The village cooperative societies provide strategic inputs for the agricultural sector, consumer societies meet their consumption requirements at concessional rates co-operative societies are helping in building up of storage go-downs including cold storages, rural roads and in providing facilities like irrigation, electricity, transport and health. Various development activities in agriculture, small industry marketing and processing.
A practical motivation for the creation of co-operatives is related to the ability of members to pool production and/or resources. In many situations, it is simply too expensive for an individual to manufacture products or undertake a service. Cooperatives provide a method for members to join together in an 'association', through which a group of members can acquire a better outcome, typically financial, than by going alone. This approach is aligned and can also be related as a form of ECONOMIC SYNERGY, where "two or more members working together to produce a result not obtainable by any of the members independently". While it may seem reasonable to conclude that larger the cooperative the better, this is not necessarily true, unless it is managed by an ideal managing body.
An agricultural cooperative, also known as a farmers' co-op, is a cooperative where farmers pool their resources in certain areas of activity.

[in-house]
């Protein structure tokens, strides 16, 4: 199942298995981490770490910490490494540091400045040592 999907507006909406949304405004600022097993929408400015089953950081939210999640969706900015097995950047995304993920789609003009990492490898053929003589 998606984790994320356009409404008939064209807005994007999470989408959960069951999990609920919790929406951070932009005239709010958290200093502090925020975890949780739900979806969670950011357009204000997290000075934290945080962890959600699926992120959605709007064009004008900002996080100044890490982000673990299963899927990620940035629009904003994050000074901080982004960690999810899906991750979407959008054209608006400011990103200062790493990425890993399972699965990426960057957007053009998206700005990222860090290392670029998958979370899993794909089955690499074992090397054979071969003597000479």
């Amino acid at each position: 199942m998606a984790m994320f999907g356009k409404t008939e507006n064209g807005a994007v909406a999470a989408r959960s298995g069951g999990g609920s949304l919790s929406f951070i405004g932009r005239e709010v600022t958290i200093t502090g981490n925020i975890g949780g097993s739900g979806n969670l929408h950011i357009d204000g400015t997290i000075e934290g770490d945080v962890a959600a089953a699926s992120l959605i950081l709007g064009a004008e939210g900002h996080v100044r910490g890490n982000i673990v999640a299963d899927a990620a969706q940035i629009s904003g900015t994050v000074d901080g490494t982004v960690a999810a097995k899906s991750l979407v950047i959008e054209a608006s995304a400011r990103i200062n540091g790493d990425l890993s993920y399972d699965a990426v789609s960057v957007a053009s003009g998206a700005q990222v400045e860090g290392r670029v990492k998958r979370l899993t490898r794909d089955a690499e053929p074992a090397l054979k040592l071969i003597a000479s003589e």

Agricultural cooperatives or farmers' cooperatives are cooperatives where farmers pool their resources for mutual economic benefit. Agricultural cooperatives are broadly divided into agricultural service cooperatives, which provide various services to their individual farming members, and agricultural production cooperatives, where production resources such as land or machinery are pooled and members farm jointly. Agricultural production cooperatives are relatively rare in the world, and known examples are limited to collective farms in former socialist countries and the kibbutzim in Israel.
Agricultural supply cooperatives aggregate purchases, storage, and distribution of farm inputs for their members. By taking advantage of volume discounts and utilizing other economies of scale, supply cooperatives bring down members' costs. Supply cooperatives may provide seeds, fertilizers, chemicals, fuel, and farm machinery. Some supply cooperatives also operate machinery pools that provide mechanical field services (e.g., plowing, harvesting) to their members.
Agricultural marketing cooperatives provide the services involved in moving a product from the point of production to the point of consumption. Agricultural marketing includes a series of inter-connected activities involving planning production, growing and harvesting, grading, packing, transport, storage, food processing, distribution and sale. Agricultural marketing cooperatives are often formed to promote specific commodities.
In some cases, cooperative societies find it advantageous to form cooperative federations in which all of the members are themselves cooperatives. Historically, these have predominantly come in the form of cooperative wholesale societies, and cooperative unions. Cooperative federations are a means through which cooperative societies serve their members most effectively and strengthen the cooperative movement by working together through local, national, regional and international structures.